I am an advocate for blind rights and accessibilty. That I can read a printed book is a gift I treasure every day. As one with a visual disability myself, I know better than to take my eyesight for granted. I am sensitive to the needs of those with low visual ability or no visual capacity at all, so I was drawn to The Politics of Blindness: From Charity to Parity by Graeme McCreath, because it was written by a blind author about the state of blind charities in Canada. McCreath pulls no punches in his biting critique of the ineffectiveness of the Canadian National Institute for the Blind, a 100-year-old organization which in his opinion has done very little towards helping those who need its services the most.
It was a shocking surprise to read in the preface:
“Our government initially chose to try to equalize this playing field by creating the Canadian National Institute for the Blind (CNIB) in 1918. But this charitable organization, which requires an enormous amount of resources to maintain, represents a considerable impediment on the long road to blind people’s achievement of independence and equal opportunity.”
“If we look at the lives of blind Canadians, not much has improved since the inception of the Institute all those years ago in 1918. Benevolent Canadians have been donating their hard-earned dollars in the name of the blind for all these years, but there is still massive unemployment, fragmented and inadequate rehabilitation and limited education or prospects for training.”
This criticism is maintained throughout the book, with stories about overpaid CNIB senior executives who, unlike their clients, have sight. I agree with McCreath that organizations that represent a specific group of people should have those people at its highest levels of management. Imagine any other organization be it charitable, for-profit or activist (for example feminist, aboriginal, prostitutes, engineers) with an executive body devoid of those in whose name it represents.
McCreath paints a dark portrait of the CNIB as a charitable institution accountable to no one, that behooves blind Canadians to be members in order to access the bare minimum of support services. Services that one might expect the CNIB to provide such as employment training, the sale of discounted accessible equipment such as scanners and Braille typewriters, and even guide dog referrals are all either not covered by the CNIB or are otherwise disappointingly lacking. Much to my surprise, the CNIB does not train guide dogs nor does it even provide referrals, although there is plenty of evidence that the organization likes to piggyback on the efforts of those who provide this service.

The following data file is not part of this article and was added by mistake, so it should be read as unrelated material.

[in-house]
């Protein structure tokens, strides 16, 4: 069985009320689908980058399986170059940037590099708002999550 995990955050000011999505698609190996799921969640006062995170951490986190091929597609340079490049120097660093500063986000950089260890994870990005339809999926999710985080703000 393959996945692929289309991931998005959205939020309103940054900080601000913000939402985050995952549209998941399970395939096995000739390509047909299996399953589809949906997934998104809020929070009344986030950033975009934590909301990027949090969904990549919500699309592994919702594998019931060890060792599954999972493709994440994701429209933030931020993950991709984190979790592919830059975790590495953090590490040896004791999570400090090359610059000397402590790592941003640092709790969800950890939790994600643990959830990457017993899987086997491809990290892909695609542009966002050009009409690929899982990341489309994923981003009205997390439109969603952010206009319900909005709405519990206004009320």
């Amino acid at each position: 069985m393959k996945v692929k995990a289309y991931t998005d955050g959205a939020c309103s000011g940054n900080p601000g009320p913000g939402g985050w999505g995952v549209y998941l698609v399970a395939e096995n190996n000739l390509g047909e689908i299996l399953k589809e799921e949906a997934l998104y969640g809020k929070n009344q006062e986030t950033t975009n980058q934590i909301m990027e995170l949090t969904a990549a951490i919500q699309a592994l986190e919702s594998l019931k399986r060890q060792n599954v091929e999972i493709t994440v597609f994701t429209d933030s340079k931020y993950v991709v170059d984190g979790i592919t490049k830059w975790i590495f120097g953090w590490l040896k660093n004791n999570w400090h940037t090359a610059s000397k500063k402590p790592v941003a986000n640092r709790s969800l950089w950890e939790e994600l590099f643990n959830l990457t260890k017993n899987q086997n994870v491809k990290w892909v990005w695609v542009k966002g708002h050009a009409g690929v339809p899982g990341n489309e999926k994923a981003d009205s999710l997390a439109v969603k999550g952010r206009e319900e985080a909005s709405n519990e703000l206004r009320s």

I did not feel that The Politics of Blindness was a whiny rant against the CNIB, even though McCreath had virtually nothing good to say about the organization. Whatever trace of a compliment he may have had was for a satisfactory yet still barely passable level of service. McCreath opened my eyes to what the CNIB actually does and does not do, and how its main concern in the past fifty years is making money at the expense of its clients, most of whom–75% of all blind adults–are unemployed. With such an embarrassingly high unemployment rate, surely much more has to be done to integrate blind people into the workplace and to adapt these workplaces by making them accessible to the blind. I found it most appalling how the CNIB operates as a for-profit monopoly. They are the sole suppliers of essential accessible devices yet provide them to their clients at exorbitant prices. Why is a charitable organization that is funded by donations charging its clients, who are in many cases living below the poverty line, for accessible equipment at all? Why then are people donating to the CNIB if the organization is not being charitable?
McCreath made his book available in a variety of accessible formats, such as Braille, audio, DAISY and E-book. Publishers are sorely unaware of how difficult it is to read the works they produce, as in my own experience I have strained to read type on dark backgrounds. The Politics of Blindness however was the easiest effort to read of all, as the pages were white (not any shade of cream or off-white) and the type was large with clear marks of punctuation. There was only one glaring spelling error, the unfortunately multiply-misspelled “opthalmologist”.
The Politics of Blindness will change your mind about the role the Canadian National Institute for the Blind has in helping those who need it the most.